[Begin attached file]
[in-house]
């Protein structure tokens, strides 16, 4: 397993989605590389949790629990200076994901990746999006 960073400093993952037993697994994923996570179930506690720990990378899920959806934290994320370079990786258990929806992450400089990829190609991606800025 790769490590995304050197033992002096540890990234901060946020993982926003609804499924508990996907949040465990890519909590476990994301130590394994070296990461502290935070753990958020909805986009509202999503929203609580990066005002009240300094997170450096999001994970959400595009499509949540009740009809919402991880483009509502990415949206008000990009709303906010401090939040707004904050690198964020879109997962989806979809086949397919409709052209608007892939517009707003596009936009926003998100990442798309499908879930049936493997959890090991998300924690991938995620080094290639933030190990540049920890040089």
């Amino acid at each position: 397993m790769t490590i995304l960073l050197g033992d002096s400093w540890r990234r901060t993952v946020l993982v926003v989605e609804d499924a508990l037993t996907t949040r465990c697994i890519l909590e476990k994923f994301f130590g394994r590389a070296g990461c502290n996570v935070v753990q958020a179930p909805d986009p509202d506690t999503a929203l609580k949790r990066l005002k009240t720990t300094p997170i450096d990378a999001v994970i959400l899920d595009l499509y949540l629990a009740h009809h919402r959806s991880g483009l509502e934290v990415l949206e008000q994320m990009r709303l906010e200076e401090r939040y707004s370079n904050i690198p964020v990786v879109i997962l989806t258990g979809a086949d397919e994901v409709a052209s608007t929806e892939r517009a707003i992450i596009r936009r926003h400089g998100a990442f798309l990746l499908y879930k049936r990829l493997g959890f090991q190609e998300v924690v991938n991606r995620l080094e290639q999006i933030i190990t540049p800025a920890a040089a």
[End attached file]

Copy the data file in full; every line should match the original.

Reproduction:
[in-house]
């Protein structure tokens, strides 16, 4: 397993989605590389949790629990200076994901990746999006 960073400093993952037993697994994923996570179930506690720990990378899920959806934290994320370079990786258990929806992450400089990829190609991606800025 790769490590995304050197033992002096540890990234901060946020993982926003609804499924508990996907949040465990890519909590476990994301130590394994070296990461502290935070753990958020909805986009509202999503929203609580990066005002009240300094997170450096999001994970959400595009499509949540009740009809919402991880483009509502990415949206008000990009709303906010401090939040707004904050690198964020879109997962989806979809086949397919409709052209608007892939517009707003596009936009926003998100990442798309499908879930049936493997959890090991998300924690991938995620080094290639933030190990540049920890040089």
């Amino acid at each position: 397993m790769t490590i995304l960073l050197g033992d002096s400093w540890r990234r901060t993952v946020l993982v926003v989605e609804d499924a508990l037993t996907t949040r465990c697994i890519l909590e476990k994923f994301f130590g394994r590389a070296g990461c502290n996570v935070v753990q958020a179930p909805d986009p509202d506690t999503a929203l609580k949790r990066l005002k009240t720990t300094p997170i450096d990378a999001v994970i959400l899920d595009l499509y949540l629990a009740h009809h919402r959806s991880g483009l509502e934290v990415l949206e008000q994320m990009r709303l906010e200076e401090r939040y707004s370079n904050i690198p964020v990786v879109i997962l989806t258990g979809a086949d397919e994901v409709a052209s608007t929806e892939r517009a707003i992450i596009r936009r926003h400089g998100a990442f798309l990746l499908y879930k049936r990829l493997g959890f090991q190609e998300v924690v991938n991606r995620l080094e290639q999006i933030i190990t540049p800025a920890a040089a």